The above Unicharm case illustrates the strategy that a company has to take into consideration for business expansion in the global market. 

Is everything going well, little princess?

Friday, June 28, 2013

No. 33: A company is too small to please everyone in the global market (June 29, 2013)

Panasonic will reportedly withdraw from the plasma TV business in 2014. The withdrawal is a wise decision because the company recorded a consolidated net loss of more than 700 billion yen two consecutive years. The cumulative investment of more than 500 billion yen will fall into oblivion with the discontinuation of the plasma TV business. Panasonic launched a plasma TV in 1997 with the hope that it would replace the cathode-ray tube TV. However, the plasma TV was outdone by the liquid crystal display (LCD) TV, and it has currently a market share of less than 10%. The extraordinary low market share means everything. (Photo) Panasonic's plant for plasma TVs. (Photo) The world largest plasma dispaly by Panasonic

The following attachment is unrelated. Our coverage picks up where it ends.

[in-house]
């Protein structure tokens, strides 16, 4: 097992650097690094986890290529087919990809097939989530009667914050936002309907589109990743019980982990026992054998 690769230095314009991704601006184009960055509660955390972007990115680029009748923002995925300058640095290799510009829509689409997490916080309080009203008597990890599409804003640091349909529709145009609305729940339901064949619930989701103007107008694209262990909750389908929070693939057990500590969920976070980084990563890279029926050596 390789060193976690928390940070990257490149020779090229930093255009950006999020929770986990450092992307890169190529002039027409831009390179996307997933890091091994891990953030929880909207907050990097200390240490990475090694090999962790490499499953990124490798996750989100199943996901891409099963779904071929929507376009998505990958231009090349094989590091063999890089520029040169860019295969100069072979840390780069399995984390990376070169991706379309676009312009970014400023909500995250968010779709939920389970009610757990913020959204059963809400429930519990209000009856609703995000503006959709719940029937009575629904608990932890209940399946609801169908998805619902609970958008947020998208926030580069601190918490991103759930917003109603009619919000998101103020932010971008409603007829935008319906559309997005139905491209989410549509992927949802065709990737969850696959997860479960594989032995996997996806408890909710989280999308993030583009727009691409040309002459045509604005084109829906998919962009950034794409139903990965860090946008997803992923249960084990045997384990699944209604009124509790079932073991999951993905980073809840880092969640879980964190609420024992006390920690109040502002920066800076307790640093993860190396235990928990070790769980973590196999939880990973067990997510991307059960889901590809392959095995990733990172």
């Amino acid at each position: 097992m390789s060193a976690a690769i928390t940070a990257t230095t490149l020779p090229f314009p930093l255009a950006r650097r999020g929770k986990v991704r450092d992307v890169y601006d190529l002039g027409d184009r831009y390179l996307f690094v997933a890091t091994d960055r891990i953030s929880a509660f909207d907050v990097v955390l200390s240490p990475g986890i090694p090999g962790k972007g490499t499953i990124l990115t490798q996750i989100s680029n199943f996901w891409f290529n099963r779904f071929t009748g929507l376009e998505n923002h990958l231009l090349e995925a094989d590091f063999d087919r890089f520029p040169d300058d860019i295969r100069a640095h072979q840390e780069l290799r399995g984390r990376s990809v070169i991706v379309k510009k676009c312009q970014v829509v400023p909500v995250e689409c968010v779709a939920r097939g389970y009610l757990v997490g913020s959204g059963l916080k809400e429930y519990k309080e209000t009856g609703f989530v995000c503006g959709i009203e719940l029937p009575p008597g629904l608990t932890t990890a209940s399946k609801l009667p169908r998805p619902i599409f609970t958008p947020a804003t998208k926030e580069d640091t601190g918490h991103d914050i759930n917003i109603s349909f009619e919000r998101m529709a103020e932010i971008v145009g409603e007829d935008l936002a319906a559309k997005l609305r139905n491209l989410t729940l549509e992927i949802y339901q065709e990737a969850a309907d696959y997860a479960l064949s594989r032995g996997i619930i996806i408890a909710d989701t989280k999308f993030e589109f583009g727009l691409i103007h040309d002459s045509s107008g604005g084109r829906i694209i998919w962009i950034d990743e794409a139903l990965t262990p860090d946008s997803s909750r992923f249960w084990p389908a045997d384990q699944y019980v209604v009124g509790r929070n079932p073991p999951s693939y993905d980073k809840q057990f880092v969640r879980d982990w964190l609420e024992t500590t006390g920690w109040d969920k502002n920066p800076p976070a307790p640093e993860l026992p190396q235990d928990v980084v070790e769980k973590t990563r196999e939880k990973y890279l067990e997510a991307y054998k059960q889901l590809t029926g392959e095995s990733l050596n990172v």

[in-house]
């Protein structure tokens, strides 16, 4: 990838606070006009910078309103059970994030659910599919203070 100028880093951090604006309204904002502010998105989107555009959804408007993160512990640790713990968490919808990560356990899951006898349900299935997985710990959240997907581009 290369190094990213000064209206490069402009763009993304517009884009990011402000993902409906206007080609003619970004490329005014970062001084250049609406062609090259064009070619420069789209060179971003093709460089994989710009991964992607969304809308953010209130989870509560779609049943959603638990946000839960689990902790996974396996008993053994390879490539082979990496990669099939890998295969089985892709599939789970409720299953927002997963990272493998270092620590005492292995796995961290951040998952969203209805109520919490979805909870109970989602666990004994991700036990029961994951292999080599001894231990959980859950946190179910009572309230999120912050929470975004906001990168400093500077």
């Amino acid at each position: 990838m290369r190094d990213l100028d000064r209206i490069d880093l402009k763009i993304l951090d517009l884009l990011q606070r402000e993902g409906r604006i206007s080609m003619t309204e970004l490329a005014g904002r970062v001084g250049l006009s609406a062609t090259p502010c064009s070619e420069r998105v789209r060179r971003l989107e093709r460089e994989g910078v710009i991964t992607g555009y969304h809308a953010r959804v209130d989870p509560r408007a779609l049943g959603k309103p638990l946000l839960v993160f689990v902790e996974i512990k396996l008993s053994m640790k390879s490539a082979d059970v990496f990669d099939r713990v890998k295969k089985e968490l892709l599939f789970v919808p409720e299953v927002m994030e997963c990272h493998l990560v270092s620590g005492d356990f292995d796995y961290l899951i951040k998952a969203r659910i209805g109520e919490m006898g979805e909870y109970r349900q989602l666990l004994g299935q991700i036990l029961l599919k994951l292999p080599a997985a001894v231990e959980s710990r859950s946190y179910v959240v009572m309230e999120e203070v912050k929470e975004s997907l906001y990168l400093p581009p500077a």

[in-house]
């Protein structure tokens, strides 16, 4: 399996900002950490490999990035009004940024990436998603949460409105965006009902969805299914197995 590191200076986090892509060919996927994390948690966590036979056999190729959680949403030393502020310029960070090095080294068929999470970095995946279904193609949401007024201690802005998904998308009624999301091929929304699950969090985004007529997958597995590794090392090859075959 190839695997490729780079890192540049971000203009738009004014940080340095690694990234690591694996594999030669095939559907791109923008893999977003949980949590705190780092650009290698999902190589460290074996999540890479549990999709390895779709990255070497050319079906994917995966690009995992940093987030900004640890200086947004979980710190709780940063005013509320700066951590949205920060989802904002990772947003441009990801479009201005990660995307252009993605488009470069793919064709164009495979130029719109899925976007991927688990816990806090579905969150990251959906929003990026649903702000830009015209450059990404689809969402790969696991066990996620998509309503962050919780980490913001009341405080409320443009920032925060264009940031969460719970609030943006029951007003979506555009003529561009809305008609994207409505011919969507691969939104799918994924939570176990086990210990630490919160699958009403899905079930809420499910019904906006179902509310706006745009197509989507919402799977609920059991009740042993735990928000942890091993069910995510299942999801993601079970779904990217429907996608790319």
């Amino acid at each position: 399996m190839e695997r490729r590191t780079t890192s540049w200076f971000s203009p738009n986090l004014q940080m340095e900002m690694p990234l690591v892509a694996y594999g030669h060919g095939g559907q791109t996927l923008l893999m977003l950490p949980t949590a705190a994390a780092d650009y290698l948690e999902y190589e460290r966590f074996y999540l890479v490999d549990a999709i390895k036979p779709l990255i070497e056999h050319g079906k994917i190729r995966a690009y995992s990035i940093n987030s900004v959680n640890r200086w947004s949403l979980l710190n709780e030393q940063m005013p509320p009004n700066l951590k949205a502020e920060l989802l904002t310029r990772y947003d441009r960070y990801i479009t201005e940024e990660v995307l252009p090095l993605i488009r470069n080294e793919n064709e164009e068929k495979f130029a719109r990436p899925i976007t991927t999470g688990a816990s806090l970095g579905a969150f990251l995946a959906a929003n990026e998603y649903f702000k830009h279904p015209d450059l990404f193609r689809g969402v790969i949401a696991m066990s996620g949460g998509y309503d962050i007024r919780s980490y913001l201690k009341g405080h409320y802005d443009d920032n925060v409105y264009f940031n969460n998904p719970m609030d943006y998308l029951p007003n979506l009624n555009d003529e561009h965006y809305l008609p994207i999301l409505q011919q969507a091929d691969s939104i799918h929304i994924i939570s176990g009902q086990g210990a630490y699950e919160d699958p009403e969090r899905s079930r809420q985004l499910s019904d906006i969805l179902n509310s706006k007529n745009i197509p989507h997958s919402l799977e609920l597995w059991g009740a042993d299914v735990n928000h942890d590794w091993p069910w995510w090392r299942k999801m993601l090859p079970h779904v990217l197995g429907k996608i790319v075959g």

Even though Panasonic is a huge company, it is totally useless and hardly possible to continue the plasma TV business and LCD TV business simultaneously, given the fact that the former is plagued by such an extremely low market share. The TV business is so huge, and TV is a commodity now. Even though Japanese TVs are famous for high quality, long durability, and multiple functions, they can hardly compete successfully with amazingly low-priced TVs from Korea and China. At present, the greatest TV market is not advanced countries but newly industrialized countries where price speaks for itself. The Panasonic case gives the lesson that a company is too small to please everyone in the global market. It can be said that Samsung of Korea, which focused on LCD TV to become the market leader, realized this fact earlier than Japanese electronics giants.